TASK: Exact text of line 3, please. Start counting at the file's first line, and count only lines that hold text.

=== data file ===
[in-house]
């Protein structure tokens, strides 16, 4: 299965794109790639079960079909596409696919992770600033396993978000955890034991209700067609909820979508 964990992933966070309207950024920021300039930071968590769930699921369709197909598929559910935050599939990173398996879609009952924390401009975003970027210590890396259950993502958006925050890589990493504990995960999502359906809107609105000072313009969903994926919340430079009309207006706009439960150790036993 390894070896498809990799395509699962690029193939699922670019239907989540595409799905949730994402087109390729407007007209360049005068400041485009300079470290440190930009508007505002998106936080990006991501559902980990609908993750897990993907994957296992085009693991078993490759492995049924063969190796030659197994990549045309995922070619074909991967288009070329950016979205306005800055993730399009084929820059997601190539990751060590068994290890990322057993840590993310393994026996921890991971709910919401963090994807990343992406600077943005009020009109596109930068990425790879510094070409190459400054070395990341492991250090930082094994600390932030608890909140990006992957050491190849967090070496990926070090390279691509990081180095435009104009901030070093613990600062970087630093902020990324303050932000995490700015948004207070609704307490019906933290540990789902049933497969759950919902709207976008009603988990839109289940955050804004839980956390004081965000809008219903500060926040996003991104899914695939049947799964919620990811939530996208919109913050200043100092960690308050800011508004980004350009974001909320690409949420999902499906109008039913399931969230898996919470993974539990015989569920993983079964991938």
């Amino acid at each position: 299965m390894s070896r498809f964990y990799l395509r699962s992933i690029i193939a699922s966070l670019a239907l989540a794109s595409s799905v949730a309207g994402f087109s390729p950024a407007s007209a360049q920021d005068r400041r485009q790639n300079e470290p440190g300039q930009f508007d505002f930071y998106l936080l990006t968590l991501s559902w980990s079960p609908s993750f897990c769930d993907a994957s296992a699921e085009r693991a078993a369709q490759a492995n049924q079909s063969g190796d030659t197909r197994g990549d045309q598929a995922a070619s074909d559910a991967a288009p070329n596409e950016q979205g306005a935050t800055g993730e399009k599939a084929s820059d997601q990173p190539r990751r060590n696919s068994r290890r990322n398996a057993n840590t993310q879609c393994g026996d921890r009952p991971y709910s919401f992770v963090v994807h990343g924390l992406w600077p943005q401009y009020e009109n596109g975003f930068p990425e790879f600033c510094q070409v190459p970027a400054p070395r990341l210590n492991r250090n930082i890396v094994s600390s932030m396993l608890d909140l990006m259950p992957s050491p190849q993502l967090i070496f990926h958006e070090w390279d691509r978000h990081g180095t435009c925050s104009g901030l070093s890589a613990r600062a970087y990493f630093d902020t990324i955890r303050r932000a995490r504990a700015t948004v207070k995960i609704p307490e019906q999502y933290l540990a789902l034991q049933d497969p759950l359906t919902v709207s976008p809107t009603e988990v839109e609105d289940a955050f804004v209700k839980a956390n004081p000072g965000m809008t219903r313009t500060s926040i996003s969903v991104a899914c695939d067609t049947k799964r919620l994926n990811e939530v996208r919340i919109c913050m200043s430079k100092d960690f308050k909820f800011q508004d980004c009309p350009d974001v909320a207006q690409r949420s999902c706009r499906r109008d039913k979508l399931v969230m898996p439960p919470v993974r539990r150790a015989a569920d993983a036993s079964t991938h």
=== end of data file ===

């Amino acid at each position: 299965m390894s070896r498809f964990y990799l395509r699962s992933i690029i193939a699922s966070l670019a239907l989540a794109s595409s799905v949730a309207g994402f087109s390729p950024a407007s007209a360049q920021d005068r400041r485009q790639n300079e470290p440190g300039q930009f508007d505002f930071y998106l936080l990006t968590l991501s559902w980990s079960p609908s993750f897990c769930d993907a994957s296992a699921e085009r693991a078993a369709q490759a492995n049924q079909s063969g190796d030659t197909r197994g990549d045309q598929a995922a070619s074909d559910a991967a288009p070329n596409e950016q979205g306005a935050t800055g993730e399009k599939a084929s820059d997601q990173p190539r990751r060590n696919s068994r290890r990322n398996a057993n840590t993310q879609c393994g026996d921890r009952p991971y709910s919401f992770v963090v994807h990343g924390l992406w600077p943005q401009y009020e009109n596109g975003f930068p990425e790879f600033c510094q070409v190459p970027a400054p070395r990341l210590n492991r250090n930082i890396v094994s600390s932030m396993l608890d909140l990006m259950p992957s050491p190849q993502l967090i070496f990926h958006e070090w390279d691509r978000h990081g180095t435009c925050s104009g901030l070093s890589a613990r600062a970087y990493f630093d902020t990324i955890r303050r932000a995490r504990a700015t948004v207070k995960i609704p307490e019906q999502y933290l540990a789902l034991q049933d497969p759950l359906t919902v709207s976008p809107t009603e988990v839109e609105d289940a955050f804004v209700k839980a956390n004081p000072g965000m809008t219903r313009t500060s926040i996003s969903v991104a899914c695939d067609t049947k799964r919620l994926n990811e939530v996208r919340i919109c913050m200043s430079k100092d960690f308050k909820f800011q508004d980004c009309p350009d974001v909320a207006q690409r949420s999902c706009r499906r109008d039913k979508l399931v969230m898996p439960p919470v993974r539990r150790a015989a569920d993983a036993s079964t991938h």